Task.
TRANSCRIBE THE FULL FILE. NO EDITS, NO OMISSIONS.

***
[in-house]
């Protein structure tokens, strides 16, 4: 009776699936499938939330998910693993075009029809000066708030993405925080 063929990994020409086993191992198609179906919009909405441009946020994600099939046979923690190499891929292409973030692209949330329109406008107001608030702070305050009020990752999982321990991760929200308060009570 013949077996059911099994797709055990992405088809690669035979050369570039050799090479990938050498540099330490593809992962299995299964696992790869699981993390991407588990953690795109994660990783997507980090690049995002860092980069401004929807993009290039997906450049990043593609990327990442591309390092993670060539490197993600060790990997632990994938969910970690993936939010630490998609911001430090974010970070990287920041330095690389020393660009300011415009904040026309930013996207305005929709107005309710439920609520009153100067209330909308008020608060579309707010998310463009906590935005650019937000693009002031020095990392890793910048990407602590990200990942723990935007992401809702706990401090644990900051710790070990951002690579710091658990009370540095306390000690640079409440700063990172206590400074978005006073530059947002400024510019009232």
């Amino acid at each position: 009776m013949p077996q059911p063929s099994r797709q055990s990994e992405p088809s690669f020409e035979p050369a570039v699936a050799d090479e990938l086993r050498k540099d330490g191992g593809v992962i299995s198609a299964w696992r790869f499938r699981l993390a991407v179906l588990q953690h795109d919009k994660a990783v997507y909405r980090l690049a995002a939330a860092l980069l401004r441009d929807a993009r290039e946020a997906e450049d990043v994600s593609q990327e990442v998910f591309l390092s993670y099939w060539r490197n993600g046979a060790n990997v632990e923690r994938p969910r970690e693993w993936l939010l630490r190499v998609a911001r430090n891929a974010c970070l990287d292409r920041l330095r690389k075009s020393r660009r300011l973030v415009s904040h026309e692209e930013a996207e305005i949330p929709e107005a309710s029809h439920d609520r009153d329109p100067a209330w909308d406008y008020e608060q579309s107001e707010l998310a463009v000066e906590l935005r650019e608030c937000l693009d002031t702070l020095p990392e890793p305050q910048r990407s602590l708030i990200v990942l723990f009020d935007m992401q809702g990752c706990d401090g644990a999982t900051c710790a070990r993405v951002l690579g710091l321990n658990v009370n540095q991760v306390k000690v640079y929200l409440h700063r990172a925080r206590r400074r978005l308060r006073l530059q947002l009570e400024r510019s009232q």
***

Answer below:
[in-house]
């Protein structure tokens, strides 16, 4: 009776699936499938939330998910693993075009029809000066708030993405925080 063929990994020409086993191992198609179906919009909405441009946020994600099939046979923690190499891929292409973030692209949330329109406008107001608030702070305050009020990752999982321990991760929200308060009570 013949077996059911099994797709055990992405088809690669035979050369570039050799090479990938050498540099330490593809992962299995299964696992790869699981993390991407588990953690795109994660990783997507980090690049995002860092980069401004929807993009290039997906450049990043593609990327990442591309390092993670060539490197993600060790990997632990994938969910970690993936939010630490998609911001430090974010970070990287920041330095690389020393660009300011415009904040026309930013996207305005929709107005309710439920609520009153100067209330909308008020608060579309707010998310463009906590935005650019937000693009002031020095990392890793910048990407602590990200990942723990935007992401809702706990401090644990900051710790070990951002690579710091658990009370540095306390000690640079409440700063990172206590400074978005006073530059947002400024510019009232």
């Amino acid at each position: 009776m013949p077996q059911p063929s099994r797709q055990s990994e992405p088809s690669f020409e035979p050369a570039v699936a050799d090479e990938l086993r050498k540099d330490g191992g593809v992962i299995s198609a299964w696992r790869f499938r699981l993390a991407v179906l588990q953690h795109d919009k994660a990783v997507y909405r980090l690049a995002a939330a860092l980069l401004r441009d929807a993009r290039e946020a997906e450049d990043v994600s593609q990327e990442v998910f591309l390092s993670y099939w060539r490197n993600g046979a060790n990997v632990e923690r994938p969910r970690e693993w993936l939010l630490r190499v998609a911001r430090n891929a974010c970070l990287d292409r920041l330095r690389k075009s020393r660009r300011l973030v415009s904040h026309e692209e930013a996207e305005i949330p929709e107005a309710s029809h439920d609520r009153d329109p100067a209330w909308d406008y008020e608060q579309s107001e707010l998310a463009v000066e906590l935005r650019e608030c937000l693009d002031t702070l020095p990392e890793p305050q910048r990407s602590l708030i990200v990942l723990f009020d935007m992401q809702g990752c706990d401090g644990a999982t900051c710790a070990r993405v951002l690579g710091l321990n658990v009370n540095q991760v306390k000690v640079y929200l409440h700063r990172a925080r206590r400074r978005l308060r006073l530059q947002l009570e400024r510019s009232q």